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What do you feed your Parrot

What do you feed your parrot?

 

 

The most important thing for any parrot is his diet. We
read and are told what is good and what is bad for your
parrot. Most vets recommend a complete diet.
So what do you feed your bird.?
Do you feed your bird a complete diet (pellets) or do
you feed your bird a seed diet?
Is there something else that you feed to your bird.?
There is so much conflicting information and the
internet, although a fabulous source of information, are
you getting the correct information.?
Every owner has different views, some which you may
agree with and others which you don’t.
Sometimes we are bullied into what to feed our bird or
in fact, what is best for our bird.
Every bird is unique and therefore the only person that
knows what is best for your bird is You.
Tonight we will discuss what we feed our birds and
why. This is a club discussion.
Remember it’s your bird and you’re decision on what
to feed your own bird.

So you want a parrot?

My Name is Rupert

How many times do you have a friend come round to visit you, see your parrot, hear him speak and say “I must have one of them”?

We get it all the time. I want a talking parrot that talks, or one that we can train to talk.

We at Midland Parrots spend a lot of time trying to explain that not all parrots talk, and in fact, we have some that are over 20 years old and have never said a word.
But my neighbour has one and it talks.
That may be the case but what we are saying is that there is never a guarantee that any bird will talk.
So, what is needed before you take on one of these wonderful creatures?

  • Make sure that everyone in the family is happy with having a parrot.
  • Have you got the space for the bird?
  • Are you able to ensure that the space you have will be suitable for the cage that the parrot needs?
  • Do you have the time to interact with the parrot? making sure that you have given enough, but not too much because that is what he will expect.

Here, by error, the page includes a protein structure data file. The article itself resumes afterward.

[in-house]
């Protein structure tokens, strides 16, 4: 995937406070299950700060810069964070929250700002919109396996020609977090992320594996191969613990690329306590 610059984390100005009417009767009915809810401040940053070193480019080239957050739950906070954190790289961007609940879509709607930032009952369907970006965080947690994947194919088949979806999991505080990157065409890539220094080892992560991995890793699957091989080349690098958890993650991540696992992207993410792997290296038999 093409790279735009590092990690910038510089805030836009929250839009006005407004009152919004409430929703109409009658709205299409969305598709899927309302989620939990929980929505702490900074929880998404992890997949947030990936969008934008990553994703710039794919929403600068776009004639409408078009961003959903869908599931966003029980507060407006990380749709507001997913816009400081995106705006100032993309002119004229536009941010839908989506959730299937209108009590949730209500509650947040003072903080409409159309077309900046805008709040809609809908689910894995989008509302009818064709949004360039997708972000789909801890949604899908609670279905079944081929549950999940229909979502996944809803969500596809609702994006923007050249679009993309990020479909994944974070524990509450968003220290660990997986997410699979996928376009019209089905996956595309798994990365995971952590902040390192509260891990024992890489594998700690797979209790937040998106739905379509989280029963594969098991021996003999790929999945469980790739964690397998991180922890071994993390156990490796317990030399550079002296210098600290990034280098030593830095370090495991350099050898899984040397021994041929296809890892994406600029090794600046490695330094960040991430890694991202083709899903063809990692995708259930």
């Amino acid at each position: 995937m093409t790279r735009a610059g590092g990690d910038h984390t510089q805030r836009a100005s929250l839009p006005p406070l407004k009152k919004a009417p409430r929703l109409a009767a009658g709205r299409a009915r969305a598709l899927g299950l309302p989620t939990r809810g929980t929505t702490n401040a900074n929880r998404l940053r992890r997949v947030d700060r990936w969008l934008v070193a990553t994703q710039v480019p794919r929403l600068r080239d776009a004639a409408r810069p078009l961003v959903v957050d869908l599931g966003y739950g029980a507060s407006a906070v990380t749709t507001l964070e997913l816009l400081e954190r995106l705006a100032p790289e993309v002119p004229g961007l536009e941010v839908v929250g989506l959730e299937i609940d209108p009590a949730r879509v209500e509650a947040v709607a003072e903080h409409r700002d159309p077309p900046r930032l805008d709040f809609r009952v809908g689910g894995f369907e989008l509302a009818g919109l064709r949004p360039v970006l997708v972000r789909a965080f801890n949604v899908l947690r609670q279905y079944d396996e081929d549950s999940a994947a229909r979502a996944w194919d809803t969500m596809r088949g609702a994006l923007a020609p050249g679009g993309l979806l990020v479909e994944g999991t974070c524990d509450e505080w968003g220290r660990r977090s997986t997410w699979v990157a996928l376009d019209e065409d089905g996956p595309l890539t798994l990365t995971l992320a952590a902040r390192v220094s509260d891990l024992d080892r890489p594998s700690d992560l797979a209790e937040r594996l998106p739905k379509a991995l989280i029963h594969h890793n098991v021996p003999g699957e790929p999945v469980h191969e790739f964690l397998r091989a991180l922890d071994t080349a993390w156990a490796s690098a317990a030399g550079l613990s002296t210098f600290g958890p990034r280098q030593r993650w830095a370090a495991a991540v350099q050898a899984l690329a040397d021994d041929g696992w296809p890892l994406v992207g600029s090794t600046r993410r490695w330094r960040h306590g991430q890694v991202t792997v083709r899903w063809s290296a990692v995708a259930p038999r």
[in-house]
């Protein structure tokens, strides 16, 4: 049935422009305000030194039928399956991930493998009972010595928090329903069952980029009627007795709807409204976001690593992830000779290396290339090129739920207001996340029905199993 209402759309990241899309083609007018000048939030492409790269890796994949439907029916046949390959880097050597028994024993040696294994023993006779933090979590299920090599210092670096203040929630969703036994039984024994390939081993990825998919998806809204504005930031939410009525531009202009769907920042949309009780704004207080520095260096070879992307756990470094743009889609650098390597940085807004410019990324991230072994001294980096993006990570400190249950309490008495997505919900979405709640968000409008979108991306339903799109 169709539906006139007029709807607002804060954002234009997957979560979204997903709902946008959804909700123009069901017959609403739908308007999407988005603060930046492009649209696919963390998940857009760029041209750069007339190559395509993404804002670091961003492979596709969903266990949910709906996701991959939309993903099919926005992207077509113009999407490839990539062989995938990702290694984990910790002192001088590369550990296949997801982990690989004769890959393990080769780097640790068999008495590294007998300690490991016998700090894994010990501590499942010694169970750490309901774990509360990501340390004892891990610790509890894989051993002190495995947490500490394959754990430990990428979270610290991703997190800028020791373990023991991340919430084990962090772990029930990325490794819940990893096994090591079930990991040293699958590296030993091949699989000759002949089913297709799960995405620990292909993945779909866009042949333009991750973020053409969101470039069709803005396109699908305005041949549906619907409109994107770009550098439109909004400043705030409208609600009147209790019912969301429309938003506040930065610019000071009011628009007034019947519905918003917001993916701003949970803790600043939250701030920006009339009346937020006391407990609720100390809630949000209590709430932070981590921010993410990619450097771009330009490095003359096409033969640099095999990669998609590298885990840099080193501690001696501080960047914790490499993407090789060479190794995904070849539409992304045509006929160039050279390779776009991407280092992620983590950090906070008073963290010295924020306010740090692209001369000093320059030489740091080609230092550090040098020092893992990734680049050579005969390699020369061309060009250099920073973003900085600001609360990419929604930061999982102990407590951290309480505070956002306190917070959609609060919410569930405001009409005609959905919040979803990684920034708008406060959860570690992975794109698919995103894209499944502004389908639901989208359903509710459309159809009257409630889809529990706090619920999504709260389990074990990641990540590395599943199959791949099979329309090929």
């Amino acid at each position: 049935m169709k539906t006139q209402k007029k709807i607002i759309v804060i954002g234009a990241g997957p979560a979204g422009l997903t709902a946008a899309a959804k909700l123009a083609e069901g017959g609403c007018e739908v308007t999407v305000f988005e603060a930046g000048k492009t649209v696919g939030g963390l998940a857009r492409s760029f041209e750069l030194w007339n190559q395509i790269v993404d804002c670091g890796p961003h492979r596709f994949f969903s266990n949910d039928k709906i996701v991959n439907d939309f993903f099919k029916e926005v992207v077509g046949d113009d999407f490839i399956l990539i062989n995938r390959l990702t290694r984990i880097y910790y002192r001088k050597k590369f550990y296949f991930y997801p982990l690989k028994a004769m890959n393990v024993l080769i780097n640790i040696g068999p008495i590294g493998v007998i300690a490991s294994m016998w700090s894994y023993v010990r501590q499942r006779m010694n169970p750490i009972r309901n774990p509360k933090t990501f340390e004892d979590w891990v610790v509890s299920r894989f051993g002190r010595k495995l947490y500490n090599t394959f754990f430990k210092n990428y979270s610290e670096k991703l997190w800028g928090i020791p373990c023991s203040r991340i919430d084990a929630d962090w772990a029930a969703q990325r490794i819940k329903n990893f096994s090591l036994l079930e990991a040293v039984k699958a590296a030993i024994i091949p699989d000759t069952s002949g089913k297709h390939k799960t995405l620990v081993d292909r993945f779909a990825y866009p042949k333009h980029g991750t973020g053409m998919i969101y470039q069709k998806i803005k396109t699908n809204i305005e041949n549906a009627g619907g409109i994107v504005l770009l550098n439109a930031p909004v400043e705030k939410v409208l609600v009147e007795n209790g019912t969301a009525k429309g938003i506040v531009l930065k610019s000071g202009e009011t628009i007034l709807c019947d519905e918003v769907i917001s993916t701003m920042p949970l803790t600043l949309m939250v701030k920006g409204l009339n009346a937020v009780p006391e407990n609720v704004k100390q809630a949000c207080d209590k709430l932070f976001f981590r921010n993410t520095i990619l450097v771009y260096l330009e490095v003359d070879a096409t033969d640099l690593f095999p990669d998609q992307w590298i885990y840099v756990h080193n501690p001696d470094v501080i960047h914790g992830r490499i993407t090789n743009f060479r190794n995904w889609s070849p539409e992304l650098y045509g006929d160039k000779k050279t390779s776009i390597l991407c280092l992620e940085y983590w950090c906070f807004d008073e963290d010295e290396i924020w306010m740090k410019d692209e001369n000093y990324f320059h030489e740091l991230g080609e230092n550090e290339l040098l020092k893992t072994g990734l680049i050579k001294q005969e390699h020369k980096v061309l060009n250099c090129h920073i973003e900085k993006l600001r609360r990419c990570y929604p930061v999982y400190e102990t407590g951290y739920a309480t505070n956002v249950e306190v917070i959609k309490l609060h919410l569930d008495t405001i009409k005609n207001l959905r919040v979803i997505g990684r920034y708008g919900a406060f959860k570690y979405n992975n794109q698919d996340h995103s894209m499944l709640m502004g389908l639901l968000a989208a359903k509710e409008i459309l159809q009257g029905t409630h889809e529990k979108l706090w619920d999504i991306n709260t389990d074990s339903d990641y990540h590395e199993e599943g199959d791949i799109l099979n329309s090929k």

Have you got neighbours?  Have you considered them?

The last thing you want to do is to fall out with your neighbour because of a noisy bird. These are just a few points that need to be looked at before you even consider buying a parrot. They completely change your life.

  • They are not a pet but a companion.
  • They have a long lifespan and may need to be passed down through the family
  • There are many household products that you cannot use for fear of damaging your parrot’s health.
  • The can bond with one person and dislike other people in the household.

Parrots are very special creatures and don’t generally do as they are told, everything is done on their terms, not ours.

Before you think of taking on a parrot, please do research on them, see what parrot would suit your household, suit your lifestyle and be a big part of your family.

They don’t deserve to be passed from pillar to post or be put on the parrot merry-go-round.

Just think before you bring a parrot into your life. You will have a 4 year old child for many years.

Feeding your Parrot (Why Chop)

Feeding Your Parrot

We read regularly on parrot forums and on social media sites that some owners are feeding their parrots Chop. We read that owners have made three or four weeks worth of chop and put it in the freezer.
So, the controversial question that we would ask is Why Chop, what exactly is it and what exactly are you giving your parrot.
Chop is all your fruit and veg, basically liquidised into a baby food and then offer it to your bird.
Let us look a little bit closer at your parrot.
One question we always ask is “what does a parrot do that other birds don’t?” Generally the answer is that he can talk. No!, the correct answer is that he picks things up in his foot. So we ask the question, why on earth would you you liquidise food when it is not what he does naturally?

We have had owners say that he will only take a little bite and throw the rest on the floor. Ok, so what does he do in his own environment ?
Exactly that, he will pick some berries or fruit from a tree and take a bite and drop some on the floor. In the wild however he is actually feeding a lot of the animals on the ground who will pick up and eat what the parrot drops.
In the home of course we don’t have all the wild animals and creatures that enjoy the food he drops so we have a mess on the floor or the bottom of the cage to clear up after him.
we are not saying that you can’t give your bird something different, but are we really giving him a natural environment?
Ask yourself if your bird actually enjoys the chop you make or would he rather pick up a bit of fruit and veg in his foot?

Complete Diets

 

Complete Diets

Discussed at the East Midlands Parrot Club